With the film now available on Digital Platforms, Steve Taylor-Bryant logged on to watch Silk Road...
Inspired by larger-than-life actual events, this crime thriller follows the rise and fall of Silk Road, the infamous darknet site that sent a seismic shock through the World Wide Web. Young, idealistic, and driven to succeed, Ross Ulbricht (Nick Robinson) creates the internet’s first unregulated marketplace: Silk Road. But when it becomes a multimillion-dollar pipeline for illicit drugs, Ross is set on a collision course with Rick Bowden (Jason Clarke), a disreputable and dangerously unpredictable DEA agent, who will use any means necessary to take him down.
David Kushner’s 2014 Rolling Stone article Dead End on Silk Road: Internet Crime Kingpin Ross Ulbricht's Big Fall, like most of the stuff I’ve read of Kushner’s, was fascinating. Indepth and educational journalism is rare these days but sometimes you just stumble upon greatness almost by accident; I read the Silk Road article after enjoying Kushner’s look at why 4Chan founder Christopher Poole left his site, and either of those pieces would make an excellent backdrop to a documentary about the subjects they cover, but a film? Don’t get me wrong, we’re talking about one of my favourite subjects here, but documentaries tend to do the articles or books more justice than a movie does purely because of the lack of reality in a film. Remember The Fifth Estate? Enjoyable but, Cumberbatch aside, it didn’t carry the weight of Leigh and Harding’s book, or Domscheit-Berg’s for that matter, and wasn’t anywhere near as good as Alex Gibney’s brilliant documentary. So how would Tiller Russell’s adaptation of a journalistic piece turn out?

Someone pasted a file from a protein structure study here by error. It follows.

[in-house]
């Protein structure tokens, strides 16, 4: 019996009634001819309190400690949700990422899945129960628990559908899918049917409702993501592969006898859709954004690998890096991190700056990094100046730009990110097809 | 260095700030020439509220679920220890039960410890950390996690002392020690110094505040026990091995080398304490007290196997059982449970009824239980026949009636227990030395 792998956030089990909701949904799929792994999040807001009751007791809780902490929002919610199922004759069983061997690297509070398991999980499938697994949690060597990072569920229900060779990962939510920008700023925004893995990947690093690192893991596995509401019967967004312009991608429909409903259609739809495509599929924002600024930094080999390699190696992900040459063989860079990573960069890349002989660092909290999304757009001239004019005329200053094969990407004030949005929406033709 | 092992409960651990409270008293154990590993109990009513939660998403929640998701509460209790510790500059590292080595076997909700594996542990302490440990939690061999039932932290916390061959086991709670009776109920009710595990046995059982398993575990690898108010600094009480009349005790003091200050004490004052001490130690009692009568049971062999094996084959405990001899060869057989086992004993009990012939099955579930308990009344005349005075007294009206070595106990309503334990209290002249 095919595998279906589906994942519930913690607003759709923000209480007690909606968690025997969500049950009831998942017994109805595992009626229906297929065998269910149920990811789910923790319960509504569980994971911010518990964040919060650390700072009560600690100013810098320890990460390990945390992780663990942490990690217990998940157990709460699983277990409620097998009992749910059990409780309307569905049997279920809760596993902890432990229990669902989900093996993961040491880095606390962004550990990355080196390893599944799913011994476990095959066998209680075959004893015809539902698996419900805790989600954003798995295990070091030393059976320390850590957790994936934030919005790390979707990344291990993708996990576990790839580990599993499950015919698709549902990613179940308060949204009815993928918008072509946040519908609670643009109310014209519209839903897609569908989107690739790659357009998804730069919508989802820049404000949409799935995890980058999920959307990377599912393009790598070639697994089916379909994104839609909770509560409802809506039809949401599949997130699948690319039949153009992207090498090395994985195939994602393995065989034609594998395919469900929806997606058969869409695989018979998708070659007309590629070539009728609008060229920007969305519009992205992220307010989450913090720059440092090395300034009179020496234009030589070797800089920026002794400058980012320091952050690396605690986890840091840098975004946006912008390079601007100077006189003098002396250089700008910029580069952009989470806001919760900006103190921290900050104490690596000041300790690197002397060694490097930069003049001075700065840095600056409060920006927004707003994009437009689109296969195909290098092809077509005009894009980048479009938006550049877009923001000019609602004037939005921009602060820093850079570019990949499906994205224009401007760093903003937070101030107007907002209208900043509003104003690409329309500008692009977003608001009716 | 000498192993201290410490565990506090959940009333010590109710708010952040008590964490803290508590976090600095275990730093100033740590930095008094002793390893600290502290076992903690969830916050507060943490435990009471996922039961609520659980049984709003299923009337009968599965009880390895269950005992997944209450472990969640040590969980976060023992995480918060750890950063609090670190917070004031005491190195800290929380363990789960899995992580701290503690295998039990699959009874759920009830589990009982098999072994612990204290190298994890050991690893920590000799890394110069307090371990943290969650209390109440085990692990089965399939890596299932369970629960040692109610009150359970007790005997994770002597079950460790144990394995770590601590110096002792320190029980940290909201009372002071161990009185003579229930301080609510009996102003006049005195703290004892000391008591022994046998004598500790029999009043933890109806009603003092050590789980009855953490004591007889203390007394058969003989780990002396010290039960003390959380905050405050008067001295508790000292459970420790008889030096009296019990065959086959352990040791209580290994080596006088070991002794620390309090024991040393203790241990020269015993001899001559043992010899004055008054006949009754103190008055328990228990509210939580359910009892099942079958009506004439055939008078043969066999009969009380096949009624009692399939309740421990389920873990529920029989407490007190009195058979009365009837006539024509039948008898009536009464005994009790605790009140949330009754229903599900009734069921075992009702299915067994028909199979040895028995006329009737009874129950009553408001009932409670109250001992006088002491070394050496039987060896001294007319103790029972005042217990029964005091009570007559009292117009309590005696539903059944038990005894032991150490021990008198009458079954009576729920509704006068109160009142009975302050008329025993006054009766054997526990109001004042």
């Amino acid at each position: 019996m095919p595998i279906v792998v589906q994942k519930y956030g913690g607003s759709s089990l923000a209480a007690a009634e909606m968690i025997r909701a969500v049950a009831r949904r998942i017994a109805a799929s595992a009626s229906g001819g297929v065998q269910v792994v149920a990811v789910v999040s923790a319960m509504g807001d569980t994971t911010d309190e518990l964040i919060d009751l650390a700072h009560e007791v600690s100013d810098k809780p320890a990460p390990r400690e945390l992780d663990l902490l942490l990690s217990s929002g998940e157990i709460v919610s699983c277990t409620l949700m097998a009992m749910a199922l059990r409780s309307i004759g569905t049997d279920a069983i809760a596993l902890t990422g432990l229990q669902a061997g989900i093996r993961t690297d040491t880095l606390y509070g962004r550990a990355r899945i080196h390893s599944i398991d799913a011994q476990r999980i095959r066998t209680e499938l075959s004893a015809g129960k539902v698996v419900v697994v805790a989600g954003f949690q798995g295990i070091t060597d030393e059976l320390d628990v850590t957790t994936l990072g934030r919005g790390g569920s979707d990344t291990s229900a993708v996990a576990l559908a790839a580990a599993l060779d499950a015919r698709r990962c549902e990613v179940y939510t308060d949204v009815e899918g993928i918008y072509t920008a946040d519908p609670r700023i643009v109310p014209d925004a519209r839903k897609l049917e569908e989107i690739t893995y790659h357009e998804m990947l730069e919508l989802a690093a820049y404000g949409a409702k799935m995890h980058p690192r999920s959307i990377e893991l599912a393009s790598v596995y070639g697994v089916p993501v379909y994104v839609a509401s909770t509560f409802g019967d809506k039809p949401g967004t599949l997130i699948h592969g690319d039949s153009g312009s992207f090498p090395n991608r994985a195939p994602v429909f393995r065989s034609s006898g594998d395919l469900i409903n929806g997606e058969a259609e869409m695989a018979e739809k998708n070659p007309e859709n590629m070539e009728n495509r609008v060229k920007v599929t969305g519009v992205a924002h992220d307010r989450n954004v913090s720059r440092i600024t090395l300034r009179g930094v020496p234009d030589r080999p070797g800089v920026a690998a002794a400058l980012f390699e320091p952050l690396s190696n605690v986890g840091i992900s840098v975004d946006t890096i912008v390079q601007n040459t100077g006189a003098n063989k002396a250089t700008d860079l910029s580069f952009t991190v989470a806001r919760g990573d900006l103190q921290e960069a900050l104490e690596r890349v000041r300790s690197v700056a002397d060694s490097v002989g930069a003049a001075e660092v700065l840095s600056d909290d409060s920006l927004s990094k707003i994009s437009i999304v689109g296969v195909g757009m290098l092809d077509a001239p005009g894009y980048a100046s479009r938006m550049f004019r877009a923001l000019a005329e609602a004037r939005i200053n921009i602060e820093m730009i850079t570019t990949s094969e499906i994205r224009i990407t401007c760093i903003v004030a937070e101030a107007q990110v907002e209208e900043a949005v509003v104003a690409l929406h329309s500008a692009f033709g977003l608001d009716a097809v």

Well... pretty much like The Fifth Estate really. The story just isn’t as interesting when it’s slightly fictionalised to play as character pieces, it drags quite a lot, doesn’t really make the audience pick a side and, if you’re watching this without prior knowledge that it’s based on real people and actual events, you’ll wonder what you’re supposed to care about. There are some good performances and it’s not a terrible movie but it suffers from being style over substance and, unfortunately, the substance is what’s important in this matter. Nick Robinson as Ross Ulbricht is great, and Robinson is obviously a talent, and Jason Clarke was his ever-reliable self but, whilst Silk Road is very watchable, I finished with a huge sense of disappointment.
It may be that my disappointment is caused by my knowledge that previous non-documentary films I've watched which also covered these fascinating real people and events, have lacked any real depth due to the facts of the cases being better than anything fiction can bring to it, so I may be tarring Silk Road with the same brush. However, when you’ve seen that there can be excellent films based on internet pioneers or real journalists, like The Social Network or Spotlight, you can only hope that, one day, all similar films will be as gripping. One day we will get a movie based on one of these situations/groups/people, maybe directed by someone like David Fincher or a filmmaker of that stature, and it will blow me away. Alas, today is not that day.
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Image - Vertigo Releasing